“The map,” he coughed and continued. “is under my mattress… bottom corner towar’ the wall.”
I leaned over and tipped up the corner, finding a yellowed piece of heavy paper and pulling it out. I unfolded it and laid it out on the bed.
“You boys are old enough… to take care of yourself now… you’re clever little snaps… and ace thiefs…”
“You’ve taught us well, Abbun,” Aka replied, giving his hand a squeeze.
“The entrance… is behin’ the third buildin’…” He took a long breath. “Steal only what you need… Don’t do anything stupit.”
“Of course, Abbun,” I said.
He coughed another hard cough and stilled, his breathing becoming more shallow.
“You need to rest now, Abbun.”
“Thank you, my sons…” He closed his eyes and dozed off.
The next morning, I woke to Aka’s screams. Abbun was gone. He stopped breathing at some point in the night. The man who raised us since he found us wandering the streets after the cataclysm was now just a memory. That evening, after we helped Eshe remove the body, Aka and I sat on the floor, the oil lamps burning lower than before. Now I know he forgot to put the oil in, but now I didn’t care.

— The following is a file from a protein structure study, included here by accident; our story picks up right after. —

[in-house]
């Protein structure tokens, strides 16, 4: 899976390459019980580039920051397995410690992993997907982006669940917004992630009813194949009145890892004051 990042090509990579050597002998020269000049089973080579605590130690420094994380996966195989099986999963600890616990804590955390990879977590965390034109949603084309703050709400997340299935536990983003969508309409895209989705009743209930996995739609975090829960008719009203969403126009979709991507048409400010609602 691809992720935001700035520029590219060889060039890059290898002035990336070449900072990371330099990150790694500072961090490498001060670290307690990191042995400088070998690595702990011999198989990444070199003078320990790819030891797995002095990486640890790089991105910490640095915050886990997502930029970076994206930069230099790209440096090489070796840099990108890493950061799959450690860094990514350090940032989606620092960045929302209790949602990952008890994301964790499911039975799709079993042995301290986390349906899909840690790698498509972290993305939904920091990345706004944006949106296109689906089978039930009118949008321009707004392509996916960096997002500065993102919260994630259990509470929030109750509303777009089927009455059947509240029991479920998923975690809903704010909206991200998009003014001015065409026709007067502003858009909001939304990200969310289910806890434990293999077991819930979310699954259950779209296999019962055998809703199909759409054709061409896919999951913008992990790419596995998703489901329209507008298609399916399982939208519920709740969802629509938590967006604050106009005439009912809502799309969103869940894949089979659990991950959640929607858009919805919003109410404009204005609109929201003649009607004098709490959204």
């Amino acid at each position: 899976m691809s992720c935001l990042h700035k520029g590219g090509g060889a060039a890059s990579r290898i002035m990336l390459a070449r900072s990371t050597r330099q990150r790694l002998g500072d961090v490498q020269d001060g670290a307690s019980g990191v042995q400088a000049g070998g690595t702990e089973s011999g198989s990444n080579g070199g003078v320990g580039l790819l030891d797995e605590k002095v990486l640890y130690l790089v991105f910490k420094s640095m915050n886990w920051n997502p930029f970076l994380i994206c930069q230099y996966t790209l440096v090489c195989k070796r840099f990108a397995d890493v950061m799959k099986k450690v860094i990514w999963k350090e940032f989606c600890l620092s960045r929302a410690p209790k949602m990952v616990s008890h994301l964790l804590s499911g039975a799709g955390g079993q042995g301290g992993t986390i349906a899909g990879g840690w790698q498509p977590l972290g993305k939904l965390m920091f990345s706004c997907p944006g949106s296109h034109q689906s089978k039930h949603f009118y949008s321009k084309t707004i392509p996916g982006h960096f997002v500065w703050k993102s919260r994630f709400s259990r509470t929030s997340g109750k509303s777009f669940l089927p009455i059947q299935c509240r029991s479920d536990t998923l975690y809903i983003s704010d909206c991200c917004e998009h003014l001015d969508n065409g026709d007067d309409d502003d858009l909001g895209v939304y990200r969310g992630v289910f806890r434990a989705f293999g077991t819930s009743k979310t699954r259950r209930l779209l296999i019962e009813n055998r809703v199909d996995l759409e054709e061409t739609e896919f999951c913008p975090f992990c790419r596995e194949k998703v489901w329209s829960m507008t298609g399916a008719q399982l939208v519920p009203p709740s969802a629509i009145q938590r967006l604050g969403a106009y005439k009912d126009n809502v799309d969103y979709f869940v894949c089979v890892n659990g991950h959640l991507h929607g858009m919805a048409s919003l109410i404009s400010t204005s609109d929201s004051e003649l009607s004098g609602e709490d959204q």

Aka flopped over onto the floor and sighed.
“I think we need to get out of here and take advantage of that vault.” I said, breaking the miserable silence.
“Yeah, why not? Better than sitting here and sulking.”
He shrugged, and I dragged him off the floor.
Under the cover of nightfall, we made it to the back of the third building without so much as a sound, like the expert thieves we were. I found the lose panel, and unless someone was looking for it, it was nearly indiscernible from the surrounding façade. I felt for the edges and removed it slowly, sliding it into the nearby bush.
We slipped inside and found ourselves in a cool, dimly lit room piled with all sorts of treasures. Precious gems, gold bars, silver coins, copper and platinum scraps all sorted in large vats. Racks and tables were littered with precious jewelry and antiques from bygone eras under glass. There were numerous pieces of furniture, but we dare not touch those in case some alarm might trigger.
“Don’t open anything,” Aka hissed at me in the dark. As if I needed reminding.
After admiring the lot, we grabbed a handful of silver coins, enough to feed ourselves for a week, and slid back through the opening.
We did this every couple of days, and then one day, I had a crazy idea.
Kesi rode by in her armored chariot as we returned home with fresh vegetables from the market one day.
“Dude, give it up already. Now you’ll never have a chance with her.”
“Yeah,” he answered. “ How’s your first date gonna go, Akil?”
A goofy grin spread across my face as I thought of the notion.
Aka put on his best feminine voice. “Oh, Akil. You’re so charming. What is it you say you do for a living? Oh? You steal from my abbun’s stores at night?”
A smugness fell over me, and I scowled at him. Then we both burst out into laughter.
“That would be hilarious,” I said finally. “But seriously, I have an idea to get her attention.”
“And that would be?”
“I’ll tell you when we go back into the vault tonight.”
“But we don’t need to go back tonight.”
“Oh, come on. It’ll be great.”